Rugby was a small and relatively unimportant settlement until the nineteenth century, with only its school giving it any notoriety. Its growth was slow, owing in part to the proximity of markets such as Dunchurch and Hillmorton, which were better positioned in terms of road traffic. Rugby was recorded as having 160 houses and a population of around 650 people in 1663. By 1730, there were 183 houses and a population of around 900 people. Rugby’s importance and population grew more rapidly in the late 18th and early 19th centuries as a result of the growing national reputation of Rugby School, which had moved from its original location north of St Andrew’s Church to its current location south of the town centre by 1750. Rugby had a population of 1,487 people and 278 houses at the time of the first national census in 1801. By 1831, the population had risen to 2,501 people living in 415 houses. This expansion was fueled by parents who wanted to send their sons to Rugby School but couldn’t afford the boarding fees, so they moved to Rugby.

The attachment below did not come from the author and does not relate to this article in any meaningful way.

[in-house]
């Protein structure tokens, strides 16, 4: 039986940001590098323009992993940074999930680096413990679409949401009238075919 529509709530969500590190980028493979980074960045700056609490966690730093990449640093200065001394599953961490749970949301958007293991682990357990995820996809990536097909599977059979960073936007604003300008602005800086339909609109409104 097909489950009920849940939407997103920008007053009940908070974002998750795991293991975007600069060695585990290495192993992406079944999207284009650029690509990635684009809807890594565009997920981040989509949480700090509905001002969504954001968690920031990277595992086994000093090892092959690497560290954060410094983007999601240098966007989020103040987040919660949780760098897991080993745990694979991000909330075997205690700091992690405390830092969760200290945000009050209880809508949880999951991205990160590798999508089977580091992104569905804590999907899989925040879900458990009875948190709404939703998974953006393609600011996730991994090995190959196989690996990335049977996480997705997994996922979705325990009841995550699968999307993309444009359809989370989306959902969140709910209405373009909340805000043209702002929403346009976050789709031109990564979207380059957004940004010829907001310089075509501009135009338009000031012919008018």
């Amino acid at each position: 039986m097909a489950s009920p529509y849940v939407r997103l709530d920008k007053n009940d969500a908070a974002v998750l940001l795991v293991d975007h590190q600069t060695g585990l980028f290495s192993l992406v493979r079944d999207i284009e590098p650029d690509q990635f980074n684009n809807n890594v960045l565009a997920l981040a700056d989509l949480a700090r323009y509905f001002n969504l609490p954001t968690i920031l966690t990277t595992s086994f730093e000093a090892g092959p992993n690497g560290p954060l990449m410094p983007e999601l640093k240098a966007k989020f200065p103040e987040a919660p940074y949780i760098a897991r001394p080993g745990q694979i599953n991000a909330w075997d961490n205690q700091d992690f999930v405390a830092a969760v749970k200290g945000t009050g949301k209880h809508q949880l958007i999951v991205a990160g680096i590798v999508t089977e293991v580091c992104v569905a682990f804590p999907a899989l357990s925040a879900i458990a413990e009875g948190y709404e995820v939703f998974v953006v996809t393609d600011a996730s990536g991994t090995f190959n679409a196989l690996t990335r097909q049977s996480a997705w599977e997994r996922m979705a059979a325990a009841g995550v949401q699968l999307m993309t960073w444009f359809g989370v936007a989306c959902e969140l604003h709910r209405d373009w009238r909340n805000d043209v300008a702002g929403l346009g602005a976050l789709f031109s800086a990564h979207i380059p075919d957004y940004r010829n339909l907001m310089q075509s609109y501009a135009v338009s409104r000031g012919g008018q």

History of the present
    The arrival of the railways prompted Rugby’s growth into a significant town, as its location made it an ideal meeting place for various railway lines. By the middle of the nineteenth century, the railway junction at Rugby had become one of the most important in the country: The first railway arrived in 1838, when the London and Birmingham Railway (L&BR), one of the earliest inter-city main lines, was built around the town. The Midland Counties Railway connected with the L&BR at Rugby in 1840, followed by a connection with the Trent Valley Railway in 1847. By the mid-1850s, five railway lines intersected at Rugby, with more than sixty trains passing through the station each day. Rugby was transformed into a railway town, and the influx of railway workers and their families grew the city’s population rapidly. Rugby’s population had risen to nearly 8,000 by 1861, and had reached nearly 17,000 by 1901.